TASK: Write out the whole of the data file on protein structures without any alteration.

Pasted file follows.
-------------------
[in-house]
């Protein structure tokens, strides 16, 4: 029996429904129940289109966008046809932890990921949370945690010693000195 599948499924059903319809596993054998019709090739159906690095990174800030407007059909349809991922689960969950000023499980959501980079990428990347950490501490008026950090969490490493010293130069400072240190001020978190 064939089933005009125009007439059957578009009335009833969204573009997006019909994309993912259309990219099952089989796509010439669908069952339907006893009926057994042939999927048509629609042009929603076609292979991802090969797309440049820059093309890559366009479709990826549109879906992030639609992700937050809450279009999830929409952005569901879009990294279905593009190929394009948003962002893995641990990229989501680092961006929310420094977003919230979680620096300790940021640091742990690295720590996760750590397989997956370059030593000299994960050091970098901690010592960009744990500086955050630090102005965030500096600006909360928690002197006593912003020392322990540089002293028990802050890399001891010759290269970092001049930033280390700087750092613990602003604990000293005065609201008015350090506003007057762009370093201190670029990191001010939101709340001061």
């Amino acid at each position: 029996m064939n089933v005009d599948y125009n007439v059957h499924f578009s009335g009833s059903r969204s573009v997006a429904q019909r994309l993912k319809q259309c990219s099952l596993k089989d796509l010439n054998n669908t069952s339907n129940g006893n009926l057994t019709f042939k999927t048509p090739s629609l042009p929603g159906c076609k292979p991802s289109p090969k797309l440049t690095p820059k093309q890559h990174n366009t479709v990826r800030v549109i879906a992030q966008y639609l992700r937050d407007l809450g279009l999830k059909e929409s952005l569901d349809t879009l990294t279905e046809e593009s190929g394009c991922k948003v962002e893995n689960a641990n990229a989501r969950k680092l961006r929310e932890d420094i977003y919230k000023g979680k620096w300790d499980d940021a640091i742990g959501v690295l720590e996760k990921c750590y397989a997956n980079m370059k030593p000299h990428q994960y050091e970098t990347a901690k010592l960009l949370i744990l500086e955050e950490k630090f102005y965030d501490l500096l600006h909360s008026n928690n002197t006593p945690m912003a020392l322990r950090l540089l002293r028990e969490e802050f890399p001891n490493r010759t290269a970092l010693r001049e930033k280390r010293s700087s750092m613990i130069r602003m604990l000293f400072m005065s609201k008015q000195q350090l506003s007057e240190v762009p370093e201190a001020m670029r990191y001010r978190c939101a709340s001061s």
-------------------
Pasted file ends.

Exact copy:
[in-house]
């Protein structure tokens, strides 16, 4: 029996429904129940289109966008046809932890990921949370945690010693000195 599948499924059903319809596993054998019709090739159906690095990174800030407007059909349809991922689960969950000023499980959501980079990428990347950490501490008026950090969490490493010293130069400072240190001020978190 064939089933005009125009007439059957578009009335009833969204573009997006019909994309993912259309990219099952089989796509010439669908069952339907006893009926057994042939999927048509629609042009929603076609292979991802090969797309440049820059093309890559366009479709990826549109879906992030639609992700937050809450279009999830929409952005569901879009990294279905593009190929394009948003962002893995641990990229989501680092961006929310420094977003919230979680620096300790940021640091742990690295720590996760750590397989997956370059030593000299994960050091970098901690010592960009744990500086955050630090102005965030500096600006909360928690002197006593912003020392322990540089002293028990802050890399001891010759290269970092001049930033280390700087750092613990602003604990000293005065609201008015350090506003007057762009370093201190670029990191001010939101709340001061």
């Amino acid at each position: 029996m064939n089933v005009d599948y125009n007439v059957h499924f578009s009335g009833s059903r969204s573009v997006a429904q019909r994309l993912k319809q259309c990219s099952l596993k089989d796509l010439n054998n669908t069952s339907n129940g006893n009926l057994t019709f042939k999927t048509p090739s629609l042009p929603g159906c076609k292979p991802s289109p090969k797309l440049t690095p820059k093309q890559h990174n366009t479709v990826r800030v549109i879906a992030q966008y639609l992700r937050d407007l809450g279009l999830k059909e929409s952005l569901d349809t879009l990294t279905e046809e593009s190929g394009c991922k948003v962002e893995n689960a641990n990229a989501r969950k680092l961006r929310e932890d420094i977003y919230k000023g979680k620096w300790d499980d940021a640091i742990g959501v690295l720590e996760k990921c750590y397989a997956n980079m370059k030593p000299h990428q994960y050091e970098t990347a901690k010592l960009l949370i744990l500086e955050e950490k630090f102005y965030d501490l500096l600006h909360s008026n928690n002197t006593p945690m912003a020392l322990r950090l540089l002293r028990e969490e802050f890399p001891n490493r010759t290269a970092l010693r001049e930033k280390r010293s700087s750092m613990i130069r602003m604990l000293f400072m005065s609201k008015q000195q350090l506003s007057e240190v762009p370093e201190a001020m670029r990191y001010r978190c939101a709340s001061s």